Your home can have over a kilometre of cracks in it! They are located anytime you have different building materials coming together. If it’s a new home under construction, there are a number of things you need to check:
- Check around windows and doors
- Use a good silicone caulk to seal cracks. Latex caulking can be painted.
- Ensure that doors have weather stripping to make sure that it’s filling the gap at the bottom and around the rest of the door.
- Check your fireplace to ensure the damper is closed when you’re not burning wood in it, so you don’t have a lot of heated or air-conditioned air going right up your chimney.
- Check wall switches and outlets. You may need gaskets under the plates or even want to plug in plastic inserts that a lot of people use for child protection.
- Check for cracks where different types of building materials come together.
- Check protrusions of the building envelope surfaces e.g. walls, roof, ceilings, where ducts, pipes, chimneys are located. Homes with naturally drafted combustion appliances may allow air leakage from these holes to cause back drafting of the appliance.
- Check the bottom of walls where they meet the floor, and the first floor / foundation wall joints at the sill plates.
- Cracks larger than one-quarter inch should be filled first with something like foam insulation before caulking.
Air Infiltration Tests:
- Blower Door Test — If you’ve checked the above and your house still feels like drafts are present or you have unusually high heating / cooling bills, consider having a blower door test done to check for excessive leaks.
- Infrared Test — You can also have an infrared test done if you think your walls may be lacking insulation. It’s a great way to pinpoint leaks, but it is pretty expensive.
Is your Home Too Airtight?
- Some homes are being built so airtight that getting enough fresh air in the home can become a concern.
- If you have oil or wood burning heaters that draw air from inside the home to burn, making sure you have enough fresh air coming into the home is very important.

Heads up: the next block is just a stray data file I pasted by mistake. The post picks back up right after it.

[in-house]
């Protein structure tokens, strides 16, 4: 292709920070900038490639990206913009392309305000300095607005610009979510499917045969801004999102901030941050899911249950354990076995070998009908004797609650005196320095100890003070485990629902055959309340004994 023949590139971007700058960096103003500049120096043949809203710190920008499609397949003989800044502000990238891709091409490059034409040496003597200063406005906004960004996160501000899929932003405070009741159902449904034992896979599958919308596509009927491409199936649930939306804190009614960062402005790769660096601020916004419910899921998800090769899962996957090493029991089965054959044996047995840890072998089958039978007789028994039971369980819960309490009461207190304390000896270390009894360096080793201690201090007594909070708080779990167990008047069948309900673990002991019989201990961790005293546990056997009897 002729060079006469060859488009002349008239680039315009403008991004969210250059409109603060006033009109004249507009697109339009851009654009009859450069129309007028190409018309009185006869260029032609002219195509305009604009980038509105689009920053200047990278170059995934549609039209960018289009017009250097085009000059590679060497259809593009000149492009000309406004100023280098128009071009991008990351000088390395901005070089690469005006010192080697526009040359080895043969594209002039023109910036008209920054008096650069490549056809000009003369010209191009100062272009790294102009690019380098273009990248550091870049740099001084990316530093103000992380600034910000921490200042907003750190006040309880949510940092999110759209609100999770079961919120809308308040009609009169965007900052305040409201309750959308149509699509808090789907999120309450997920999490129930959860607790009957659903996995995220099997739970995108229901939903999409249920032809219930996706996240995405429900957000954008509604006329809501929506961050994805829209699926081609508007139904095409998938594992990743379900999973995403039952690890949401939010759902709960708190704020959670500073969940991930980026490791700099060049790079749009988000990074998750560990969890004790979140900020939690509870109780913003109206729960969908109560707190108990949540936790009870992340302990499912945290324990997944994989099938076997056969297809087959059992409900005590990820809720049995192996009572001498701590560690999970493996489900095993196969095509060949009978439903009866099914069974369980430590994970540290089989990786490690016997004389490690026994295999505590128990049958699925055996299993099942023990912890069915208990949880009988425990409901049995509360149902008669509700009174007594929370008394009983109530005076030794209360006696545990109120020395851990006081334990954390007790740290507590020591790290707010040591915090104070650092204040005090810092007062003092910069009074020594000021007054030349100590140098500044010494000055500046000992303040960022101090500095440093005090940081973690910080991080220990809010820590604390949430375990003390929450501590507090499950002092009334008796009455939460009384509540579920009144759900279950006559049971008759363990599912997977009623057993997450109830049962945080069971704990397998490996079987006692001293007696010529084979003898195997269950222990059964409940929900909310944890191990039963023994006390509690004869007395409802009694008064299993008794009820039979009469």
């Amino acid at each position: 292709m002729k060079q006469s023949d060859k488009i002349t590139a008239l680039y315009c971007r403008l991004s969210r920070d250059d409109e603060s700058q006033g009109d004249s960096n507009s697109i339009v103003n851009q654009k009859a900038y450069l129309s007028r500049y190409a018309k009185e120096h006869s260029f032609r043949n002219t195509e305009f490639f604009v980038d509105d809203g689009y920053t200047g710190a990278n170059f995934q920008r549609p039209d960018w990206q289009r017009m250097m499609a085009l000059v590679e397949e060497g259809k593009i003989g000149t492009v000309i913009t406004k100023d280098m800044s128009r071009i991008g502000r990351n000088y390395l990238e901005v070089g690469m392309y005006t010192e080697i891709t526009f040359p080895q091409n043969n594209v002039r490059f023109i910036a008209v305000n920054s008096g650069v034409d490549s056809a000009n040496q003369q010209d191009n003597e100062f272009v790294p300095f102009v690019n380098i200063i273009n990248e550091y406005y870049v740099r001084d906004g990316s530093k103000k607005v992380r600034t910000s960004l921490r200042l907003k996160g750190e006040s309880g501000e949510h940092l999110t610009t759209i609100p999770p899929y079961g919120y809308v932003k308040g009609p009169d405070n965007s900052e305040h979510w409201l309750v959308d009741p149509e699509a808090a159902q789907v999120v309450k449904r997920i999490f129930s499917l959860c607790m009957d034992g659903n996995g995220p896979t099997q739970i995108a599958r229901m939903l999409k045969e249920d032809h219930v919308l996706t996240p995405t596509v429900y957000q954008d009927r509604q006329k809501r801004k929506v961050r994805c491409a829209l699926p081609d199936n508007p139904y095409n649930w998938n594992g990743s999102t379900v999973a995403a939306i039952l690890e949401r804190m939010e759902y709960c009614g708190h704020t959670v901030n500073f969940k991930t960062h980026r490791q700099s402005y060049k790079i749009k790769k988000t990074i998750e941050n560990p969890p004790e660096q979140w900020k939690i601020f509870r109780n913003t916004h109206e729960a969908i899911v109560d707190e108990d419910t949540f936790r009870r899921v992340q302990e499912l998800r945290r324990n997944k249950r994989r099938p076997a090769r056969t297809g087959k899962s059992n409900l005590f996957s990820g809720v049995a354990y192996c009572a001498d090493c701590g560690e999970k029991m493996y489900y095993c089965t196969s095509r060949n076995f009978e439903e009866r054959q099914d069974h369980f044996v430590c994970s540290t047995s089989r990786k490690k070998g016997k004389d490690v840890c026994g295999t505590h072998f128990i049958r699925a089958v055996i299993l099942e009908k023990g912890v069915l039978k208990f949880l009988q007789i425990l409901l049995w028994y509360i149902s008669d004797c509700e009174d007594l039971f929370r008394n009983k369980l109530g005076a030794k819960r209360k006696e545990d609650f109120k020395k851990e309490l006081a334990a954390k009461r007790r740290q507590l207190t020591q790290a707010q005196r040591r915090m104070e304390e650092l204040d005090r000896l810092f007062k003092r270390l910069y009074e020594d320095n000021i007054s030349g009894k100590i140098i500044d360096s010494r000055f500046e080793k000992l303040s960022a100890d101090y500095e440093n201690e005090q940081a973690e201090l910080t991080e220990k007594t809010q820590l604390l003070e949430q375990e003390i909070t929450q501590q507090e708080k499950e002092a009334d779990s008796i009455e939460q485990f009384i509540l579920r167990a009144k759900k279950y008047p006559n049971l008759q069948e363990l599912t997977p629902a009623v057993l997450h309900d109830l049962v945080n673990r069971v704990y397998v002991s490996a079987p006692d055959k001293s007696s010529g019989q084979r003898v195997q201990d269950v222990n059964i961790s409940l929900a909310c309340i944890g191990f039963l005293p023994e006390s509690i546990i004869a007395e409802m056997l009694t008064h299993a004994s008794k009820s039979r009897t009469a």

- If you just get the feeling once in a while that a room is getting too stuffy, open a window for a few minutes once or twice a day.
- All homes must have some minimum amount of air exchange in order provide oxygen for people and appliances, to control humidity, eliminate odours, etc. Although some homes experience problems due to insufficient air exchange, often homes leak more than necessary most of the time. Mechanical ventilation such as exhaust fans or heat recovery ventilators (HRV) are good method of controlling air exchange.
- Older houses tend to leak the most air and it is not unusual for all the air in the home to be replaced every hour. One general rule of thumb is to have a minimum air exchange rate of about a third of the home’s per hour. Some very energy efficient houses are being built with leakage rates as low as 0.05 air changes per hour, using controlled mechanical ventilation to ensure the health and comfort of the occupant.
Benefits of Reducing Air Infiltration:
- Reduce energy use.
- Improve comfort, health, and building durability.
- In winter, less cold, outdoor air would replace heated air, reducing drafts and cold areas.
- In summer, more hot, humid air would be kept out of the house.
- Pollen, dust, and possible radon entry can be reduced.
- Reduced moisture levels in walls and attics decreases the chances of structural damage resulting
- Possible downsizing of heating / cooling equipment when replaced.
Other Concerns With Tightening Up Your House:
- Moisture is produced by a number of sources in the home including cooking, bathing, and, plants. When a home is tightened, the humidity almost always increases. Controlling all sources of moisture can be critical in a tight home to prevent condensation on windows, walls, etc.
- Proper drafting of combustion appliances is critical for health and safety reasons. Drafting can be greatly affected by the tightness of your home. Tests can be performed to determine if back drafting occurs in your home.